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New meat culture gives quality a lift in cooked ham

Press release   •   May 29, 2013 10:10 UTC

Chr. Hansen’s protective Safepro® ImPorous limits the formation of holes in cooked whole muscle products.

The world’s total meat supply keeps increasing. Sky-rocketing by 300% from 1961 to 284 million tons in 2007, the world meat consumption is expected to double once more by 2050 (source: The New York Times).

Chr. Hansen’s new solution targets the part of a 20 million tons cooked meat segment that experiences quality issues in terms of formation of holes in cooked ham or cooked whole muscle products. The holes/pores are mostly caused by spoilage bacteria which produce gas as part of their metabolism.

“Pore formation is observed from time to time, and the cause of these pores has been a puzzle to the industry. But Chr. Hansen set out to investigate if certain bacteria can be the culprit and that has been confirmed through a collaboration with Hohenheim University in Stuttgart, Germany. A thesis* documents this,” explains John Jensen, Marketing Director, Meat Cultures, Chr. Hansen.


Several advantages
Good manufacturing practice and high quality raw materials can remedy the situation to some extent, but with Chr. Hansen’s new protective meat culture SafePro® ImPorous meat producers can not only minimize the pore formation with no change in process – the improved quality of cooked whole-muscle products also leads to reduced scrapping (or re-processing). That is both financially sound and environmentally responsible.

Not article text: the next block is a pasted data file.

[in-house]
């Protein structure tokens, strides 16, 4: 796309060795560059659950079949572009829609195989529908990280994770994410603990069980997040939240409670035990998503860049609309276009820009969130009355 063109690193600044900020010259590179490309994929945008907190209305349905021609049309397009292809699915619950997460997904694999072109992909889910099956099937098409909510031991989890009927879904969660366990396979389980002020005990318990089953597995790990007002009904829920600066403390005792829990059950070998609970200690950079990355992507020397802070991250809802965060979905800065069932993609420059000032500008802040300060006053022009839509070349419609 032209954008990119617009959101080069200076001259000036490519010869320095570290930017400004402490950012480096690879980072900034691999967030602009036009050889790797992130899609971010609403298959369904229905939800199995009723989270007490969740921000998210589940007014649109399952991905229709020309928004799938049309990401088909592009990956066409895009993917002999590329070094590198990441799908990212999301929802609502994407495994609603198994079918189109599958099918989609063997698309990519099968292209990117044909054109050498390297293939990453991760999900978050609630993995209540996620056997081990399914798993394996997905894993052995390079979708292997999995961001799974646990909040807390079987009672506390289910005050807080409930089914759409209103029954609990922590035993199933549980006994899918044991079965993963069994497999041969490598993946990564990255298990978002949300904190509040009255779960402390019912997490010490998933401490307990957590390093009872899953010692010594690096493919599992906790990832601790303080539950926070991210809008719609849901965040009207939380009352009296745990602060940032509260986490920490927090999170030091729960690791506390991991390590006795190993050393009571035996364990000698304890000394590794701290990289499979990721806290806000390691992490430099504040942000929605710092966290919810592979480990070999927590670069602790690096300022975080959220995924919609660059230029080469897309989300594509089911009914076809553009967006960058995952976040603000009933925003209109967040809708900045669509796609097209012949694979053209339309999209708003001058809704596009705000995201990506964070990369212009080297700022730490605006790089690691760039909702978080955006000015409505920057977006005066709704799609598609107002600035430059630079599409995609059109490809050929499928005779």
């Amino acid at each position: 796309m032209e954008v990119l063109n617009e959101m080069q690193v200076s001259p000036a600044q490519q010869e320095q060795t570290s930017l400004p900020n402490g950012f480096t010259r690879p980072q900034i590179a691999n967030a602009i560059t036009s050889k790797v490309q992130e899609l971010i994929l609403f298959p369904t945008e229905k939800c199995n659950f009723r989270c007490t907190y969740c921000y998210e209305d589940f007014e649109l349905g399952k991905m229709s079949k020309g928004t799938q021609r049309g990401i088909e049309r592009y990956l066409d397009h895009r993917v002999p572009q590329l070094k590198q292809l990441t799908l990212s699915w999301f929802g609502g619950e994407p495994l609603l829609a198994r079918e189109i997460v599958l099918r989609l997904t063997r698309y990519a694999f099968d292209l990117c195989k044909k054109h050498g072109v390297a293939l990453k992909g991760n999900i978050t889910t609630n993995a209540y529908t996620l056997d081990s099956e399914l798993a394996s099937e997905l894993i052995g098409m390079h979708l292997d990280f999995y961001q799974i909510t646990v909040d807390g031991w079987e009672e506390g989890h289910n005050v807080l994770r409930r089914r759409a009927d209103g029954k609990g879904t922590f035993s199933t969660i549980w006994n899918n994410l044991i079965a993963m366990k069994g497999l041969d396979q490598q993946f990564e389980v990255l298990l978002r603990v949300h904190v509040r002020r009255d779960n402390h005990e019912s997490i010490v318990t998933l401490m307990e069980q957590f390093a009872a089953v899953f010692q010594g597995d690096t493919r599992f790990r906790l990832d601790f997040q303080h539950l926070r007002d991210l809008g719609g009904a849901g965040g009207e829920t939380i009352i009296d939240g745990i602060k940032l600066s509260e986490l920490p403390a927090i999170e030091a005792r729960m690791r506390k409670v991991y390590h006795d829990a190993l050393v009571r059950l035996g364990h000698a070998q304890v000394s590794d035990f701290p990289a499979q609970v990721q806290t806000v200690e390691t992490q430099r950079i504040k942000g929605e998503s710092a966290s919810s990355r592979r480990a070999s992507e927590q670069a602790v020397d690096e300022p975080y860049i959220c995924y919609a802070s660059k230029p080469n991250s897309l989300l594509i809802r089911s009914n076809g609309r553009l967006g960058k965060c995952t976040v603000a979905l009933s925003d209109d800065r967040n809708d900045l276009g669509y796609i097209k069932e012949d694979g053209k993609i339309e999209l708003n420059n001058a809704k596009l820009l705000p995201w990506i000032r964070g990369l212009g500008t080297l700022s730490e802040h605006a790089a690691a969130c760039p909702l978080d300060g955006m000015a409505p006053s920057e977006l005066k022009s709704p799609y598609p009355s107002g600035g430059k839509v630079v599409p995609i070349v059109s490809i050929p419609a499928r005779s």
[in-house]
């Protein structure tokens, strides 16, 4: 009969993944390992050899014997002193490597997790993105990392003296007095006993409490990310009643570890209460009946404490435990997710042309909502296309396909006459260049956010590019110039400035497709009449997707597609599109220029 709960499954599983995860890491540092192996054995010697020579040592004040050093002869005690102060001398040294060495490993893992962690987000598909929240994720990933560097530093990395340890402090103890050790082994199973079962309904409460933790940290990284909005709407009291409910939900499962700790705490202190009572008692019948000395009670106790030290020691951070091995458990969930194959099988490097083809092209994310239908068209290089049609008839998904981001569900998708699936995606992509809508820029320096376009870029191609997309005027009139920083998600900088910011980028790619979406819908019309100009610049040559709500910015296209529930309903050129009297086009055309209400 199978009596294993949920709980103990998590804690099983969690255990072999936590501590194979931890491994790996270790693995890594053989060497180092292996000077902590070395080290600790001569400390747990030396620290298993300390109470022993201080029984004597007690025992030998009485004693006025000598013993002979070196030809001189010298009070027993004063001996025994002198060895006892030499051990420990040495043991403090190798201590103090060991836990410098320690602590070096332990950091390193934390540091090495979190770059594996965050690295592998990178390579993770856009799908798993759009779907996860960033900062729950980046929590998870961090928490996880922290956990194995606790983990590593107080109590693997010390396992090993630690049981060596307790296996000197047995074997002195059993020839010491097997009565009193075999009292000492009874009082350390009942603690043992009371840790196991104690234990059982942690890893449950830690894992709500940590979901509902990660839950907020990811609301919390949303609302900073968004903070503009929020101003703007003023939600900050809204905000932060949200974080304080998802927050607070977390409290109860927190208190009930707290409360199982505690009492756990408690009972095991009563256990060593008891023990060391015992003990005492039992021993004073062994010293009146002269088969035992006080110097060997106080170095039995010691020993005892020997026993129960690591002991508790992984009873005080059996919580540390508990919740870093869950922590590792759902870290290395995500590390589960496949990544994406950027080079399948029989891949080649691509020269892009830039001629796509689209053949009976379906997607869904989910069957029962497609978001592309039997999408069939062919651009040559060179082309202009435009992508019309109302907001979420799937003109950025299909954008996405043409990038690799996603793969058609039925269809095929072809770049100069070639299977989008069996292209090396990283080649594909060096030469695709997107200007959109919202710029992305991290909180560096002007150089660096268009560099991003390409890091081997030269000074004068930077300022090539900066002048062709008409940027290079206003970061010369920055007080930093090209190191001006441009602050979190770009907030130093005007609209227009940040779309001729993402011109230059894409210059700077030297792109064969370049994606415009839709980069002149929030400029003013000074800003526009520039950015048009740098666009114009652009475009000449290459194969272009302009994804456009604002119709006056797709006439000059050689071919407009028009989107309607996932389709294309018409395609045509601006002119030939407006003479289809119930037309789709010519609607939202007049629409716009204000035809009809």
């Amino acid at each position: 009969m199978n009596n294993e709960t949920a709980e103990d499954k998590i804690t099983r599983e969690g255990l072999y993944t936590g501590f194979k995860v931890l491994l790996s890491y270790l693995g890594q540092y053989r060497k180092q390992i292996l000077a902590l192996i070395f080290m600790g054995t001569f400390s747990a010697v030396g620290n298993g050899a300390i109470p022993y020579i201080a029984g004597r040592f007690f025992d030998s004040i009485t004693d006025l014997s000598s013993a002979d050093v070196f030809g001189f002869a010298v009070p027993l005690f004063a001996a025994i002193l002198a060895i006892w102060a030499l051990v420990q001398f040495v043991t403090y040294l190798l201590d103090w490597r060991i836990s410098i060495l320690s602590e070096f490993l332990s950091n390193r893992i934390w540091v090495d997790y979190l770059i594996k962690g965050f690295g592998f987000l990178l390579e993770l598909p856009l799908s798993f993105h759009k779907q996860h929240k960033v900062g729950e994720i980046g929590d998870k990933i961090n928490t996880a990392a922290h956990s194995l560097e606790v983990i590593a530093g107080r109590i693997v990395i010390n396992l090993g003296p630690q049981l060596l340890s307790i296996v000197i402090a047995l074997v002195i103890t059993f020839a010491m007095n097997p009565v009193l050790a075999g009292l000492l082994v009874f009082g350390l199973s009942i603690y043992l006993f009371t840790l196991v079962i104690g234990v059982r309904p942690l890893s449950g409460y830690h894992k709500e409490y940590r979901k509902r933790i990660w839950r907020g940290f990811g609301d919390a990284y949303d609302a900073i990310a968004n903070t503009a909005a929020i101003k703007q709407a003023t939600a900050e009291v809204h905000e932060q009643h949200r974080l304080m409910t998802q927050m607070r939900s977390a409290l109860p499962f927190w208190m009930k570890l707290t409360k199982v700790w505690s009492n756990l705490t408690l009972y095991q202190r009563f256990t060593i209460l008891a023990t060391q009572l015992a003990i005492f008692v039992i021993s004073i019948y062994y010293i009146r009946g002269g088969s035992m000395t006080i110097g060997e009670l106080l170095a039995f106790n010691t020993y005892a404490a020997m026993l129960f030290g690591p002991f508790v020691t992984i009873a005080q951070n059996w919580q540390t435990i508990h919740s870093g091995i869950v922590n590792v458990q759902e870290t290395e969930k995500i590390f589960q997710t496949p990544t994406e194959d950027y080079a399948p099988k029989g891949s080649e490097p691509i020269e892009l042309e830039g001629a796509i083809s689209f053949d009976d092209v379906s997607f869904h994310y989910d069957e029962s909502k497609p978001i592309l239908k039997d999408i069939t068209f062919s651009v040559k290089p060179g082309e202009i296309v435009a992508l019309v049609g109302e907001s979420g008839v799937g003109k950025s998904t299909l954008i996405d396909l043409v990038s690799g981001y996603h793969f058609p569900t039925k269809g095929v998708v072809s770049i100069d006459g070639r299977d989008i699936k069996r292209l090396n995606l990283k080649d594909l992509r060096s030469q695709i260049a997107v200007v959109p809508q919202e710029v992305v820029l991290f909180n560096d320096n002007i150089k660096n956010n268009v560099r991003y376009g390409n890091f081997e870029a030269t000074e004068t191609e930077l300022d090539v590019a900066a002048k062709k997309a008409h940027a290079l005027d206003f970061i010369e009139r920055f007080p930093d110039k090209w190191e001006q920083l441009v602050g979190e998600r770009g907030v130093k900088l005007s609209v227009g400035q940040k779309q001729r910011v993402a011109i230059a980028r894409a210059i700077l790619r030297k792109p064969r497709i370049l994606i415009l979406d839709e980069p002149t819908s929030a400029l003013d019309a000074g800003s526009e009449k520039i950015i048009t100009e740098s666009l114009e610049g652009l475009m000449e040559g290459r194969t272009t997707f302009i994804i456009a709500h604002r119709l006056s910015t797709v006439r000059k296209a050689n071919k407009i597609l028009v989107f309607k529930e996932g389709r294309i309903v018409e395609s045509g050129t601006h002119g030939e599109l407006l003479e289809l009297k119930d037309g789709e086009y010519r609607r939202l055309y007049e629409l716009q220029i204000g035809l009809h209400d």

Consumer satisfaction
Last but not least it increases consumers’ positive buying decision.

“Taste and appearance are crucial when consumers decide to buy a particular product. At first the appearance is very important, but if the taste is not as expected consumers will not buy again,” underlines John Jensen.

At triangle-tests carried out at the university in Stuttgart, hams treated with SafePro® ImPorous were preferred (88% positive buying decision) over the non-treated product (20% positive buying decision).

Chr. Hansen launches the new product on a global scale although Central and Eastern Europe are initially considered to be the main markets. “We are in no doubt that this will increase our sales and allow us to penetrate new market segments,” concludes John Jensen.



*) “Impact of starter cultures on pore formation in cooked ham. Rahn et al, Institute of Food science and Biotechnology“

Chr. Hansen is a global bioscience company that develops natural ingredient solutions for the food, nutritional, pharmaceutical and agricultural industries. The products include cultures, enzymes, probiotics and natural colors, and all solutions are based on strong research and development competencies coupled with significant technology investments. Revenue in the 2013/14 financial year was EUR 756 million. The company holds a leading market position in all its divisions: Cultures & Enzymes, Health & Nutrition and Natural Colors. It has more than 2,500 dedicated employees in over 30 countries and main production facilities in Denmark, France, USA and Germany. Chr. Hansen was founded in 1874 and is listed on NASDAQ OMX Copenhagen.

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